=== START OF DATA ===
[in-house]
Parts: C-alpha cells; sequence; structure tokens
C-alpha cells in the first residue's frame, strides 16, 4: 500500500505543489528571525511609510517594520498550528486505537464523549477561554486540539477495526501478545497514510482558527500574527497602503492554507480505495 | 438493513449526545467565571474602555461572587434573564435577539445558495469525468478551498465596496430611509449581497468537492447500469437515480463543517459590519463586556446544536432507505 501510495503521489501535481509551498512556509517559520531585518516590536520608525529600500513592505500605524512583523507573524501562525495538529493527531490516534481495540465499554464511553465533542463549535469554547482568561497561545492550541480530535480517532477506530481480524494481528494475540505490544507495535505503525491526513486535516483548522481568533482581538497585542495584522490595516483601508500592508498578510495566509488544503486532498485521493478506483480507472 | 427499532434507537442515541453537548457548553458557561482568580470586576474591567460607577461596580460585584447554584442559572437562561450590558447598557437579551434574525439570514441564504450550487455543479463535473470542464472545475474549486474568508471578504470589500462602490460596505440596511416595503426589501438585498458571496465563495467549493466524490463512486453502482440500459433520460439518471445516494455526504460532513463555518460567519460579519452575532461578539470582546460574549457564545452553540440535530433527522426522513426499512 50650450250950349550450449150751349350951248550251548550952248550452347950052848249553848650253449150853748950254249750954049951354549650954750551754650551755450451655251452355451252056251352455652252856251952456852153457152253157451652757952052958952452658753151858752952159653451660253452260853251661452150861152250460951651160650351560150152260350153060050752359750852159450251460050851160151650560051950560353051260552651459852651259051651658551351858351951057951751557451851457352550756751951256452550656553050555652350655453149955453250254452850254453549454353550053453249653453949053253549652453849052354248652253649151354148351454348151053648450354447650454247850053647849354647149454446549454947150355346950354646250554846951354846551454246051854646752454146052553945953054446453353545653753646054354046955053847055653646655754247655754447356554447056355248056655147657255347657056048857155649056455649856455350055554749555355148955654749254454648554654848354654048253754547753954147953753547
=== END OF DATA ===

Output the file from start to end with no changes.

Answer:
[in-house]
Parts: C-alpha cells; sequence; structure tokens
C-alpha cells in the first residue's frame, strides 16, 4: 500500500505543489528571525511609510517594520498550528486505537464523549477561554486540539477495526501478545497514510482558527500574527497602503492554507480505495 | 438493513449526545467565571474602555461572587434573564435577539445558495469525468478551498465596496430611509449581497468537492447500469437515480463543517459590519463586556446544536432507505 501510495503521489501535481509551498512556509517559520531585518516590536520608525529600500513592505500605524512583523507573524501562525495538529493527531490516534481495540465499554464511553465533542463549535469554547482568561497561545492550541480530535480517532477506530481480524494481528494475540505490544507495535505503525491526513486535516483548522481568533482581538497585542495584522490595516483601508500592508498578510495566509488544503486532498485521493478506483480507472 | 427499532434507537442515541453537548457548553458557561482568580470586576474591567460607577461596580460585584447554584442559572437562561450590558447598557437579551434574525439570514441564504450550487455543479463535473470542464472545475474549486474568508471578504470589500462602490460596505440596511416595503426589501438585498458571496465563495467549493466524490463512486453502482440500459433520460439518471445516494455526504460532513463555518460567519460579519452575532461578539470582546460574549457564545452553540440535530433527522426522513426499512 50650450250950349550450449150751349350951248550251548550952248550452347950052848249553848650253449150853748950254249750954049951354549650954750551754650551755450451655251452355451252056251352455652252856251952456852153457152253157451652757952052958952452658753151858752952159653451660253452260853251661452150861152250460951651160650351560150152260350153060050752359750852159450251460050851160151650560051950560353051260552651459852651259051651658551351858351951057951751557451851457352550756751951256452550656553050555652350655453149955453250254452850254453549454353550053453249653453949053253549652453849052354248652253649151354148351454348151053648450354447650454247850053647849354647149454446549454947150355346950354646250554846951354846551454246051854646752454146052553945953054446453353545653753646054354046955053847055653646655754247655754447356554447056355248056655147657255347657056048857155649056455649856455350055554749555355148955654749254454648554654848354654048253754547753954147953753547